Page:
Protesters call for more services for addicted Islanders

Teresa Wright
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“People are dying – there’s no treatment here for people that are suffering with mental illness and addiction,” a mother told a crowd of supporters during a protest at Province House Tuesday.

Dianne Young organized the protest in an attempt to push lawmakers in P.E.I. into doing more to provide services for Islanders struggling with addictions.

Young’s son, Lennon Waterman, is believed to have taken his own life in November as a result of an addiction to prescription drugs.

“My son Lennon’s life was not in vain, I will not let him be forgotten,” Young said.

“It is my hope that by me sharing my story, other families may have a different outcome. It’s time to make a change, it’s time that the government took a stand and had the courage to do something about this disease.”

About 100 people gathered at Province House Tuesday evening, many holding signs with pleas for action and help.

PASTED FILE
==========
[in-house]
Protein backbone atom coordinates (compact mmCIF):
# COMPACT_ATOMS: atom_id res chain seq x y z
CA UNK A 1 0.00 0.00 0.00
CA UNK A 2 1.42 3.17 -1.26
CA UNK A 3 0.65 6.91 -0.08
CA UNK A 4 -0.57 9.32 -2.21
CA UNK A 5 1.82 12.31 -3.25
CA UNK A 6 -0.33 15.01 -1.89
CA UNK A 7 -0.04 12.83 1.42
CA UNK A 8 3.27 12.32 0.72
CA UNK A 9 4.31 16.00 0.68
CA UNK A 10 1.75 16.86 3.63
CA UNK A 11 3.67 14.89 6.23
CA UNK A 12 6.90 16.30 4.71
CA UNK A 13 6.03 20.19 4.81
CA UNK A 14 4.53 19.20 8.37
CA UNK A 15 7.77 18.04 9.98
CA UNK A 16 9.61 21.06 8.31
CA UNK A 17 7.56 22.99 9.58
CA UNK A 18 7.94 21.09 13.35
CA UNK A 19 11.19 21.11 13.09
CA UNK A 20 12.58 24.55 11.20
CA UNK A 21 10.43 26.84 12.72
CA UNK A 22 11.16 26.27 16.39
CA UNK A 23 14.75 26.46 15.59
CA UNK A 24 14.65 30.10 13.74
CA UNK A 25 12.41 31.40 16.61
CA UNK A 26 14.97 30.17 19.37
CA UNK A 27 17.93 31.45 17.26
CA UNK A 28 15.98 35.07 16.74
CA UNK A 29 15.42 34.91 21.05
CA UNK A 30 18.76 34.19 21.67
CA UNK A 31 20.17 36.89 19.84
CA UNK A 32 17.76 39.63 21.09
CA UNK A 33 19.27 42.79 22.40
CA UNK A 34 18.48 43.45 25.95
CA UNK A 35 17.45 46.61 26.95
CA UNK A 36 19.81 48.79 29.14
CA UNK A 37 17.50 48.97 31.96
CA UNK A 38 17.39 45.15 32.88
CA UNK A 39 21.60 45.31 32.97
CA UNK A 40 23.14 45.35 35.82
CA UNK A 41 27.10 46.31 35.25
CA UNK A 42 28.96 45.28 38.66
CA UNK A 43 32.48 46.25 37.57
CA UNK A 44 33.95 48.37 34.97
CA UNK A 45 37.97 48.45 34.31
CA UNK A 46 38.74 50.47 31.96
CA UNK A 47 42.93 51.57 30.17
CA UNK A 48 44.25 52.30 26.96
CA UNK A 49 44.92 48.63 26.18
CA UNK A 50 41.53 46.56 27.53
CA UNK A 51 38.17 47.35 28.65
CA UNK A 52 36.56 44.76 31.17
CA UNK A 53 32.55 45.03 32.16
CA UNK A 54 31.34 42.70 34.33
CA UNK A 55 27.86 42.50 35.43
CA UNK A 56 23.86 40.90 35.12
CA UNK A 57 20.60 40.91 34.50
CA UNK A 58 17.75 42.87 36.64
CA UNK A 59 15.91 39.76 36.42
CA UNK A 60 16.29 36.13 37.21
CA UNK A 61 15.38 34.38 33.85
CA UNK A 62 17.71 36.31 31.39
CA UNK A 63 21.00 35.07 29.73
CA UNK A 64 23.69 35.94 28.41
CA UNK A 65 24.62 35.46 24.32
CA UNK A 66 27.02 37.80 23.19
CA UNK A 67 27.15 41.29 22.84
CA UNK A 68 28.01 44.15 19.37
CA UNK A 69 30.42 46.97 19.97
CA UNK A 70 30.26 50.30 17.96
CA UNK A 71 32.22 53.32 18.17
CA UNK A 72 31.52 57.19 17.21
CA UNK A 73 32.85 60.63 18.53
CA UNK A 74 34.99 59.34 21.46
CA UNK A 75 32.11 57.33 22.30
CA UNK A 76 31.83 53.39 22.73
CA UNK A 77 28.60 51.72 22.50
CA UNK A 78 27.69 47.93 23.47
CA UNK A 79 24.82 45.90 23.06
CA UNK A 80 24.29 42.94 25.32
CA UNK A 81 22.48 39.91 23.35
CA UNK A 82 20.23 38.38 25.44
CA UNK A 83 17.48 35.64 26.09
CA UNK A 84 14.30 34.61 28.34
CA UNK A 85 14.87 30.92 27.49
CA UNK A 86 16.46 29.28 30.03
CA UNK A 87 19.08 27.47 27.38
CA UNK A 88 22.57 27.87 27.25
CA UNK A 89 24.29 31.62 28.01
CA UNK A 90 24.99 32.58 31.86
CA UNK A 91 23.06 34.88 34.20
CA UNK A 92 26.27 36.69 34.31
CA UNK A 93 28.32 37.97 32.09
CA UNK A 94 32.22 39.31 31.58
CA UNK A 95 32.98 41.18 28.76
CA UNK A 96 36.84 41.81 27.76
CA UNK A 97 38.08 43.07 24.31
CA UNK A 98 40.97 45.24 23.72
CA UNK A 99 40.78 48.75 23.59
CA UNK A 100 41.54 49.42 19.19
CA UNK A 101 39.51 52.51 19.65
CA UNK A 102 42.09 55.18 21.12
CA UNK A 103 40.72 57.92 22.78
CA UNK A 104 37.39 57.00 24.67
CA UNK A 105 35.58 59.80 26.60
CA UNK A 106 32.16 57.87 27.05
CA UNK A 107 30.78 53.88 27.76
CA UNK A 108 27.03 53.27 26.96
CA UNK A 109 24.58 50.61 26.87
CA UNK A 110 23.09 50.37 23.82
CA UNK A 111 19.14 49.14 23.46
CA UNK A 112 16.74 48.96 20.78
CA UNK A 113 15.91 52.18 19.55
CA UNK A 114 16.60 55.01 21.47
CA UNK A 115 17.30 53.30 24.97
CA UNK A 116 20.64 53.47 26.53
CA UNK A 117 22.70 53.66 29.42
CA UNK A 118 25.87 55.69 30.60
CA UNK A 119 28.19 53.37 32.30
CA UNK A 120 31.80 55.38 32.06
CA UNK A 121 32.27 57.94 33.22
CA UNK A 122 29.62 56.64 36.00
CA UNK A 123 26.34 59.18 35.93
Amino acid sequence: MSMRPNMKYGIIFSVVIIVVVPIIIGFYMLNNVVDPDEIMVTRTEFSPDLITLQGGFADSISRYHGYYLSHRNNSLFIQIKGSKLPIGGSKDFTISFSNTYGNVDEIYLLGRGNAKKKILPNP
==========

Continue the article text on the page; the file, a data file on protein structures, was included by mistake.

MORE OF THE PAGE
‘Save our kids on P.E.I.,’ one sign read. ‘Recovery, not rhetoric,’ said another.

People with tragic stories of lost loved ones and of family members still struggling with their addictions spoke, explaining the painful ways they have learned more services are needed in P.E.I.

Bev Semple told of how her son, who became an intravenous drug user, found it easier to access methadone treatment in Alberta than in P.E.I.

“I’m so proud of him, and he’s even off the methadone now,” she said to cheers from the crowd.

“Please help our children.”

Greg MacKinnon spoke of his own personal struggles with addiction, but also from his experience in as a former youth addictions worker.

He said he believes the present treatment system is worse now than it was 25 years ago. At that time there was a rehabilitation program that began directly after detox, which is no longer the case.

“The system is so horribly broken,” he said.